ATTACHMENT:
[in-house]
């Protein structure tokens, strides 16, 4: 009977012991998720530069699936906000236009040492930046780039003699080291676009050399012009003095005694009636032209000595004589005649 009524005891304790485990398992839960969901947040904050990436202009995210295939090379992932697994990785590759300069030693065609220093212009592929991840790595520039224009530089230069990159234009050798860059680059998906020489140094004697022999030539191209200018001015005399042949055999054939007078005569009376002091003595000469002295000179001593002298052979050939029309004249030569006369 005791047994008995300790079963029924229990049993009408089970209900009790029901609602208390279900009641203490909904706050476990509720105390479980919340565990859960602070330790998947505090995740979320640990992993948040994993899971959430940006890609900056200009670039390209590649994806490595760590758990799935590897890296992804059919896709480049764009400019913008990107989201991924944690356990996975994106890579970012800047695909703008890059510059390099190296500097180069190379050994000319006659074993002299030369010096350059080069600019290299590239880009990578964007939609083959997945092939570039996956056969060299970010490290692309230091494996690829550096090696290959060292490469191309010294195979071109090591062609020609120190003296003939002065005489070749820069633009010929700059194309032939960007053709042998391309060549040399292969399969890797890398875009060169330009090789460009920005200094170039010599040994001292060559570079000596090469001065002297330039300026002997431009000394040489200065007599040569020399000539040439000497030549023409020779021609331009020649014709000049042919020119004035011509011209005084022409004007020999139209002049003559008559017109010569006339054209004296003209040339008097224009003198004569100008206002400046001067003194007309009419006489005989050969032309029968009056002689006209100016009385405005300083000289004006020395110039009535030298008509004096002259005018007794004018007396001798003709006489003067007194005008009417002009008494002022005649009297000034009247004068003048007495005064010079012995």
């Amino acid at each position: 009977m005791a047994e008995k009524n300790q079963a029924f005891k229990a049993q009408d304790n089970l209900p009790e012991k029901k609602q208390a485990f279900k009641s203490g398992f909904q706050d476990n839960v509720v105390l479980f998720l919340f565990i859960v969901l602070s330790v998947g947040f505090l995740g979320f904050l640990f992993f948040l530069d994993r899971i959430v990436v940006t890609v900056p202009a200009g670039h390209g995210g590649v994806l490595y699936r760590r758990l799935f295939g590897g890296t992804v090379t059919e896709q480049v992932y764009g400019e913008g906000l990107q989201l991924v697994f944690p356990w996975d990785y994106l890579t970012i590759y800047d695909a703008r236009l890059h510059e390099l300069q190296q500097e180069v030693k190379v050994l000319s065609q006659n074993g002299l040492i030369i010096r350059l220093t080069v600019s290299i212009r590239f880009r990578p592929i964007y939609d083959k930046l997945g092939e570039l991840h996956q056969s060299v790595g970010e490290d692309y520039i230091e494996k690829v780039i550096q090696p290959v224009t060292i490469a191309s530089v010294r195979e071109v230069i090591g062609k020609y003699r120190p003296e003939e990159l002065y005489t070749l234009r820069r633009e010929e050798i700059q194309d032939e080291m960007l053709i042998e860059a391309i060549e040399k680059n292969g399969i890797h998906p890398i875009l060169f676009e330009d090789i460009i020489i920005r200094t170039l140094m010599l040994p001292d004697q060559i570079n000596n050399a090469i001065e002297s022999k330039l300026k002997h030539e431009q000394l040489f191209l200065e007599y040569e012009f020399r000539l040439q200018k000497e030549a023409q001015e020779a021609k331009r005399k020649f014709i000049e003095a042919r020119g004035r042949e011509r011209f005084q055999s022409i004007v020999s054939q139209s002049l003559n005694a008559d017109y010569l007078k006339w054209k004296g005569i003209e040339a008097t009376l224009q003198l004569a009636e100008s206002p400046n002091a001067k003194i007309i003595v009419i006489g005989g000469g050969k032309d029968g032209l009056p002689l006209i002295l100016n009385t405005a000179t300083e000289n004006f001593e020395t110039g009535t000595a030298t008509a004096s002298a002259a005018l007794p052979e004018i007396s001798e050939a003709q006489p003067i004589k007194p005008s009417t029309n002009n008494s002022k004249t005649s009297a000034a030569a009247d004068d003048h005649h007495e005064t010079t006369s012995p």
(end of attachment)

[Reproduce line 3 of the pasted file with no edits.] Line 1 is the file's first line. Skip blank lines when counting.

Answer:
């Amino acid at each position: 009977m005791a047994e008995k009524n300790q079963a029924f005891k229990a049993q009408d304790n089970l209900p009790e012991k029901k609602q208390a485990f279900k009641s203490g398992f909904q706050d476990n839960v509720v105390l479980f998720l919340f565990i859960v969901l602070s330790v998947g947040f505090l995740g979320f904050l640990f992993f948040l530069d994993r899971i959430v990436v940006t890609v900056p202009a200009g670039h390209g995210g590649v994806l490595y699936r760590r758990l799935f295939g590897g890296t992804v090379t059919e896709q480049v992932y764009g400019e913008g906000l990107q989201l991924v697994f944690p356990w996975d990785y994106l890579t970012i590759y800047d695909a703008r236009l890059h510059e390099l300069q190296q500097e180069v030693k190379v050994l000319s065609q006659n074993g002299l040492i030369i010096r350059l220093t080069v600019s290299i212009r590239f880009r990578p592929i964007y939609d083959k930046l997945g092939e570039l991840h996956q056969s060299v790595g970010e490290d692309y520039i230091e494996k690829v780039i550096q090696p290959v224009t060292i490469a191309s530089v010294r195979e071109v230069i090591g062609k020609y003699r120190p003296e003939e990159l002065y005489t070749l234009r820069r633009e010929e050798i700059q194309d032939e080291m960007l053709i042998e860059a391309i060549e040399k680059n292969g399969i890797h998906p890398i875009l060169f676009e330009d090789i460009i020489i920005r200094t170039l140094m010599l040994p001292d004697q060559i570079n000596n050399a090469i001065e002297s022999k330039l300026k002997h030539e431009q000394l040489f191209l200065e007599y040569e012009f020399r000539l040439q200018k000497e030549a023409q001015e020779a021609k331009r005399k020649f014709i000049e003095a042919r020119g004035r042949e011509r011209f005084q055999s022409i004007v020999s054939q139209s002049l003559n005694a008559d017109y010569l007078k006339w054209k004296g005569i003209e040339a008097t009376l224009q003198l004569a009636e100008s206002p400046n002091a001067k003194i007309i003595v009419i006489g005989g000469g050969k032309d029968g032209l009056p002689l006209i002295l100016n009385t405005a000179t300083e000289n004006f001593e020395t110039g009535t000595a030298t008509a004096s002298a002259a005018l007794p052979e004018i007396s001798e050939a003709q006489p003067i004589k007194p005008s009417t029309n002009n008494s002022k004249t005649s009297a000034a030569a009247d004068d003048h005649h007495e005064t010079t006369s012995p």